"We now have the pathway to deliver these ultra-fast symmetrical speeds to our HFC end users both very cost effectively and far more conveniently than we could if we had to deliver fibre all the way to their homes."

According to NBN, DOCSIS 3.1 will work across both Telstra and Optus' HFC networks, despite a leaked draft from NBN revealing in November that Optus' HFC network is "not fully fit for purpose", with 470,000 premises in the footprint needing to be overbuilt by either Telstra HFC or fibre services.

A Q&A on DOCSIS 3.1, published on the website of Australian Communications Minister cum Prime Minister Malcolm Turnbull a year ago said the technology would be coming to the NBN HFC network by 2017.

"We plan to run DOCSIS 3.1 trials in 2016 and we plan to have DOCSIS 3.1 services commercially available in 2017," Turnbull wrote.

"Bringing DOCSIS 3.1 on board is the cherry on the cake that will give us even more capacity and really make sure that there is plenty of bandwidth for everyone on the network to have a great experience."

According to reports, however, the highest throughput ever recorded using a single coherent receiver across a fibre network saw speeds of 1.125 Tbps.

In October, NBN announced that it had conducted a trial of G.fast fibre-to-the-basement (FttB) technology, attaining throughput speeds of 800Mbps.

The wide-scale rollout of NBN HFC was approved by the Australian Competition and Consumer Commission (ACCC) in June, with a revised AU$11 billion deal allowing NBN to take ownership of Telstra's HFC and copper assets and Optus' HFC network.

The new deal came about as a result of NBN moving away from Labor's full FttP rollout following the Coalition's election at the end of 2013 to the present so-called multi-technology mix (MTM), which proposes to cover 20 percent of the population with FttP; 38 percent with fibre-to-the-node (FttN) and FttB; 34 percent with HFC; 5 percent with fixed wireless; and 3 percent with satellite services.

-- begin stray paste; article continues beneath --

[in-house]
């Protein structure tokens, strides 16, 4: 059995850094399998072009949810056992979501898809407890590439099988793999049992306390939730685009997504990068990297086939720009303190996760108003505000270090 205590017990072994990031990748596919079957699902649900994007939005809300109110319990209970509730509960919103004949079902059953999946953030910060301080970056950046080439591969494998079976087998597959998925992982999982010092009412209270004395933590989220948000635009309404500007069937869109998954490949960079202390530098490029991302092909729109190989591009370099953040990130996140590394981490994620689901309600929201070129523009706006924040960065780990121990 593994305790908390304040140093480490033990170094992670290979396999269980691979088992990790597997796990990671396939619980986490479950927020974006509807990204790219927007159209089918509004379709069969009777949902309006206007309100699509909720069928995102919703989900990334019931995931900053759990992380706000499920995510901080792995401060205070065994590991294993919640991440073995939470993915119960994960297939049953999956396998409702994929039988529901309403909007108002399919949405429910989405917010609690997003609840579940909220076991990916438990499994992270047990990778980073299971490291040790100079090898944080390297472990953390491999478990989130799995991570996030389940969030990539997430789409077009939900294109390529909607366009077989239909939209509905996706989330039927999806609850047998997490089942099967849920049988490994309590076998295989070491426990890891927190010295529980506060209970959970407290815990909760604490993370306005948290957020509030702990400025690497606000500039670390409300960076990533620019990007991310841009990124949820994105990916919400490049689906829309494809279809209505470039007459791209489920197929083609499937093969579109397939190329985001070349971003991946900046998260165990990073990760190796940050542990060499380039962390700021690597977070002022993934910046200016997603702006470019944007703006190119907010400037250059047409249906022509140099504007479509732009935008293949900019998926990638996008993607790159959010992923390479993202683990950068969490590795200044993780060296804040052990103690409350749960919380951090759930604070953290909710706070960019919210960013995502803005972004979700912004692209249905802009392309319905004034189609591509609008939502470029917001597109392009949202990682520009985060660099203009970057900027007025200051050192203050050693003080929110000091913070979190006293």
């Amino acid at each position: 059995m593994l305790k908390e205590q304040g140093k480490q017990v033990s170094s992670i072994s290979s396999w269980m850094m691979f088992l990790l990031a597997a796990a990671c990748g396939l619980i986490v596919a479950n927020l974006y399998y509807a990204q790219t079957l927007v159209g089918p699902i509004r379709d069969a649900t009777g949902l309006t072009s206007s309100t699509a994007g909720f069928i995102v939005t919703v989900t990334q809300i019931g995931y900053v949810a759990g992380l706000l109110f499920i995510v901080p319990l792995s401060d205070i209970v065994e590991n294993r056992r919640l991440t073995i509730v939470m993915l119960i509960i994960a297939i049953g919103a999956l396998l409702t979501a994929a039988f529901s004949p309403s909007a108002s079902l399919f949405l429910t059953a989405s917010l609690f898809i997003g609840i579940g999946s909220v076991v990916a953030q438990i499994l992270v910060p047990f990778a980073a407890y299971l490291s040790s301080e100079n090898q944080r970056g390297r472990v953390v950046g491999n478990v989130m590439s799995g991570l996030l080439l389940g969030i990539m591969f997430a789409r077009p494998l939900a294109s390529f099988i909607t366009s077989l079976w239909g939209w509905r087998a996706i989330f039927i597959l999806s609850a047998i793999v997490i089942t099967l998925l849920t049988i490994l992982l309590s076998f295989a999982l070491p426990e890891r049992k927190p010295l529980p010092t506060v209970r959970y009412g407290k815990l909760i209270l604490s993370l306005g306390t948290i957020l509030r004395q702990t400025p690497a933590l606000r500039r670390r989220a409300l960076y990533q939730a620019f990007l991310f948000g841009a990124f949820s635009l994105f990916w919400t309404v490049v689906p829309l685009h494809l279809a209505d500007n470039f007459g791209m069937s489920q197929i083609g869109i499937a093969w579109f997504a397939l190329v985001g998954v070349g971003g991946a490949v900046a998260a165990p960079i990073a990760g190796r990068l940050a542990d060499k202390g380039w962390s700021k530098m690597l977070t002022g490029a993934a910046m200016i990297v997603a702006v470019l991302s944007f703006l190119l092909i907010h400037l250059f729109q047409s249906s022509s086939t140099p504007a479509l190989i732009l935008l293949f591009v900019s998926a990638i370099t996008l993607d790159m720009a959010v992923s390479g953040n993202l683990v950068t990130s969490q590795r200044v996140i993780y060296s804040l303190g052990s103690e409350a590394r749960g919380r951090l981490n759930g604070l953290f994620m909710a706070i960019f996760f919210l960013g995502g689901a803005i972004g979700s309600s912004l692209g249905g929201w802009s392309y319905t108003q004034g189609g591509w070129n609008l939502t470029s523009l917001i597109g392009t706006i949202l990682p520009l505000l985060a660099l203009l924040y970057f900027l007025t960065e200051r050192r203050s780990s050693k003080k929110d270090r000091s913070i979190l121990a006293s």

In December, Telstra and NBN announced they had entered a memorandum of understanding for a "significant contract" to manage the design, engineering, procuring, and construction of NBN's HFC network, which will include Telstra updating HFC to DOCSIS 3.1 technology in order to deliver end users speeds of up to 1Gbps.

Telstra is also set to prepare exchange locations and planning and design prior to and during the contract's negotiation. Telstra has already been continually building out its HFC network despite its impending transfer of ownership to NBN.

HFC will connect 4 million Australian premises in total, with 3.6 million of these coming from the old Telstra HFC network. The network will also be extended and infilled, with the Optus network likely to be infilled and overbuilt in the remaining 400,000 premises.

NBN is currently conducting a 4,500-premises HFC trial in Redcliffe, Queensland, and said it has not found any "unexpected" technical issues with the Optus network.

The HFC network will be launched by June 2016, and completed along with the rest of the NBN by 2020.